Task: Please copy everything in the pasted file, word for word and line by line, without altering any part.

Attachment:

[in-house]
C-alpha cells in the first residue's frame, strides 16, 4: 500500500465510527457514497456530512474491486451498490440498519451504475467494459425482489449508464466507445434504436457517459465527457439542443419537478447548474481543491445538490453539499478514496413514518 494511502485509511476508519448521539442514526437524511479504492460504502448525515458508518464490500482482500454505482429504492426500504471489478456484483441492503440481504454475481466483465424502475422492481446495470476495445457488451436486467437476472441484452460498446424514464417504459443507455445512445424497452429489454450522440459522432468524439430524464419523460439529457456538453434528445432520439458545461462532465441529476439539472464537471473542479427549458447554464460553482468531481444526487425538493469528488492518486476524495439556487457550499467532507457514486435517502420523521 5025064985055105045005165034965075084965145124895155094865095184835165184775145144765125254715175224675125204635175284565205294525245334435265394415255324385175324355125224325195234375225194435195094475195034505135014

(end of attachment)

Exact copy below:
[in-house]
C-alpha cells in the first residue's frame, strides 16, 4: 500500500465510527457514497456530512474491486451498490440498519451504475467494459425482489449508464466507445434504436457517459465527457439542443419537478447548474481543491445538490453539499478514496413514518 494511502485509511476508519448521539442514526437524511479504492460504502448525515458508518464490500482482500454505482429504492426500504471489478456484483441492503440481504454475481466483465424502475422492481446495470476495445457488451436486467437476472441484452460498446424514464417504459443507455445512445424497452429489454450522440459522432468524439430524464419523460439529457456538453434528445432520439458545461462532465441529476439539472464537471473542479427549458447554464460553482468531481444526487425538493469528488492518486476524495439556487457550499467532507457514486435517502420523521 5025064985055105045005165034965075084965145124895155094865095184835165184775145144765125254715175224675125204635175284565205294525245334435265394415255324385175324355125224325195234375225194435195094475195034505135014